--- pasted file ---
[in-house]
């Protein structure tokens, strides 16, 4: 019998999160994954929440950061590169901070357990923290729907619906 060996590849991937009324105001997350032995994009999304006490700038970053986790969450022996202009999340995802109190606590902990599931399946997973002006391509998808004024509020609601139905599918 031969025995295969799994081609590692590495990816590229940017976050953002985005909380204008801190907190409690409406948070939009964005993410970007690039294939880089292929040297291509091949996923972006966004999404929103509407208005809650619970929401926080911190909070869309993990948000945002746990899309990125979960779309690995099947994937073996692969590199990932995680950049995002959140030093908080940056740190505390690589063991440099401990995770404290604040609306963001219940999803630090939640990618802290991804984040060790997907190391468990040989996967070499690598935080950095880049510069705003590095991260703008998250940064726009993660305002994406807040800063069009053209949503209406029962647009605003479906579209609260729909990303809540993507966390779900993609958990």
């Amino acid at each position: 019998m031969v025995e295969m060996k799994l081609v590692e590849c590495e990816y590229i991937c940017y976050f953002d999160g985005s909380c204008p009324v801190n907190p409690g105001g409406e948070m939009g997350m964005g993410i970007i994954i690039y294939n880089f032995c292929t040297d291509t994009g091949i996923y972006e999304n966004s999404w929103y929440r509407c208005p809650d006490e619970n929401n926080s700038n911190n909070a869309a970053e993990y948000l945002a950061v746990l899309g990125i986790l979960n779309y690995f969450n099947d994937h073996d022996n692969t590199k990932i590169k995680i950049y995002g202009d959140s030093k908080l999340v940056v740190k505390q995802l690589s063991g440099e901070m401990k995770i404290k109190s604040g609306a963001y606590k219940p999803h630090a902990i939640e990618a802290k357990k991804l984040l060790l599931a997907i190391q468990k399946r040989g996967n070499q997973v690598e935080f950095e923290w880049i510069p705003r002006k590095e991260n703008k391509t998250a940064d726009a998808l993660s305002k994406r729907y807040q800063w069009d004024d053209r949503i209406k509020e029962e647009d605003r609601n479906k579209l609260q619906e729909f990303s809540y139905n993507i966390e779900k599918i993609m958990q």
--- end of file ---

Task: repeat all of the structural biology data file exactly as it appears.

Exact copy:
[in-house]
């Protein structure tokens, strides 16, 4: 019998999160994954929440950061590169901070357990923290729907619906 060996590849991937009324105001997350032995994009999304006490700038970053986790969450022996202009999340995802109190606590902990599931399946997973002006391509998808004024509020609601139905599918 031969025995295969799994081609590692590495990816590229940017976050953002985005909380204008801190907190409690409406948070939009964005993410970007690039294939880089292929040297291509091949996923972006966004999404929103509407208005809650619970929401926080911190909070869309993990948000945002746990899309990125979960779309690995099947994937073996692969590199990932995680950049995002959140030093908080940056740190505390690589063991440099401990995770404290604040609306963001219940999803630090939640990618802290991804984040060790997907190391468990040989996967070499690598935080950095880049510069705003590095991260703008998250940064726009993660305002994406807040800063069009053209949503209406029962647009605003479906579209609260729909990303809540993507966390779900993609958990």
């Amino acid at each position: 019998m031969v025995e295969m060996k799994l081609v590692e590849c590495e990816y590229i991937c940017y976050f953002d999160g985005s909380c204008p009324v801190n907190p409690g105001g409406e948070m939009g997350m964005g993410i970007i994954i690039y294939n880089f032995c292929t040297d291509t994009g091949i996923y972006e999304n966004s999404w929103y929440r509407c208005p809650d006490e619970n929401n926080s700038n911190n909070a869309a970053e993990y948000l945002a950061v746990l899309g990125i986790l979960n779309y690995f969450n099947d994937h073996d022996n692969t590199k990932i590169k995680i950049y995002g202009d959140s030093k908080l999340v940056v740190k505390q995802l690589s063991g440099e901070m401990k995770i404290k109190s604040g609306a963001y606590k219940p999803h630090a902990i939640e990618a802290k357990k991804l984040l060790l599931a997907i190391q468990k399946r040989g996967n070499q997973v690598e935080f950095e923290w880049i510069p705003r002006k590095e991260n703008k391509t998250a940064d726009a998808l993660s305002k994406r729907y807040q800063w069009d004024d053209r949503i209406k509020e029962e647009d605003r609601n479906k579209l609260q619906e729909f990303s809540y139905n993507i966390e779900k599918i993609m958990q």